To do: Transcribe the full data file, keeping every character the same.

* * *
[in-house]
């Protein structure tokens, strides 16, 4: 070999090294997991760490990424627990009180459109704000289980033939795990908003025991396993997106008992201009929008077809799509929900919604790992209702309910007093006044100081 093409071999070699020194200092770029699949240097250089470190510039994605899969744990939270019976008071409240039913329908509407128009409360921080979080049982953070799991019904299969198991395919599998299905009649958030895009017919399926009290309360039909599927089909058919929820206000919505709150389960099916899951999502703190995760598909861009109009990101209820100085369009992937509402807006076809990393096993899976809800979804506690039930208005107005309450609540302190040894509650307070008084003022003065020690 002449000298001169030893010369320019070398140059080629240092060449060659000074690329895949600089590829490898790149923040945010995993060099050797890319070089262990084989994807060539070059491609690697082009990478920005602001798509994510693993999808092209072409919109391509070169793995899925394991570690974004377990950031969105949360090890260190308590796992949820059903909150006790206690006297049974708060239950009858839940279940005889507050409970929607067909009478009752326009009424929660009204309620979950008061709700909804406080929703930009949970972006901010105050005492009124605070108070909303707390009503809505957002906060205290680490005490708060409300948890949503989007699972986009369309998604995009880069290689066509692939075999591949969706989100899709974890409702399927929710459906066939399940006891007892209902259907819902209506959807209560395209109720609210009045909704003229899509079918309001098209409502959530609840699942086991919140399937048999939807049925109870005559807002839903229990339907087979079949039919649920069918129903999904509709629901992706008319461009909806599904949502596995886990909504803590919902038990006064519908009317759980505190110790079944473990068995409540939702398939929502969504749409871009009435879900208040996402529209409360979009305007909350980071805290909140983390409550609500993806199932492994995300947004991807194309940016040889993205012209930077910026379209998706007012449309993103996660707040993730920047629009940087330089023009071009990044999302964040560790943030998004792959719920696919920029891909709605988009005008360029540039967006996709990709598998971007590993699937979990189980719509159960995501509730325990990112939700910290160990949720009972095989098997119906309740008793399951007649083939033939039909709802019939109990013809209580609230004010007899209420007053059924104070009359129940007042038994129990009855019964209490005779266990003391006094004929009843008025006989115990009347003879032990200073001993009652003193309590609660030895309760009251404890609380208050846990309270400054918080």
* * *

[in-house]
């Protein structure tokens, strides 16, 4: 070999090294997991760490990424627990009180459109704000289980033939795990908003025991396993997106008992201009929008077809799509929900919604790992209702309910007093006044100081 093409071999070699020194200092770029699949240097250089470190510039994605899969744990939270019976008071409240039913329908509407128009409360921080979080049982953070799991019904299969198991395919599998299905009649958030895009017919399926009290309360039909599927089909058919929820206000919505709150389960099916899951999502703190995760598909861009109009990101209820100085369009992937509402807006076809990393096993899976809800979804506690039930208005107005309450609540302190040894509650307070008084003022003065020690 002449000298001169030893010369320019070398140059080629240092060449060659000074690329895949600089590829490898790149923040945010995993060099050797890319070089262990084989994807060539070059491609690697082009990478920005602001798509994510693993999808092209072409919109391509070169793995899925394991570690974004377990950031969105949360090890260190308590796992949820059903909150006790206690006297049974708060239950009858839940279940005889507050409970929607067909009478009752326009009424929660009204309620979950008061709700909804406080929703930009949970972006901010105050005492009124605070108070909303707390009503809505957002906060205290680490005490708060409300948890949503989007699972986009369309998604995009880069290689066509692939075999591949969706989100899709974890409702399927929710459906066939399940006891007892209902259907819902209506959807209560395209109720609210009045909704003229899509079918309001098209409502959530609840699942086991919140399937048999939807049925109870005559807002839903229990339907087979079949039919649920069918129903999904509709629901992706008319461009909806599904949502596995886990909504803590919902038990006064519908009317759980505190110790079944473990068995409540939702398939929502969504749409871009009435879900208040996402529209409360979009305007909350980071805290909140983390409550609500993806199932492994995300947004991807194309940016040889993205012209930077910026379209998706007012449309993103996660707040993730920047629009940087330089023009071009990044999302964040560790943030998004792959719920696919920029891909709605988009005008360029540039967006996709990709598998971007590993699937979990189980719509159960995501509730325990990112939700910290160990949720009972095989098997119906309740008793399951007649083939033939039909709802019939109990013809209580609230004010007899209420007053059924104070009359129940007042038994129990009855019964209490005779266990003391006094004929009843008025006989115990009347003879032990200073001993009652003193309590609660030895309760009251404890609380208050846990309270400054918080």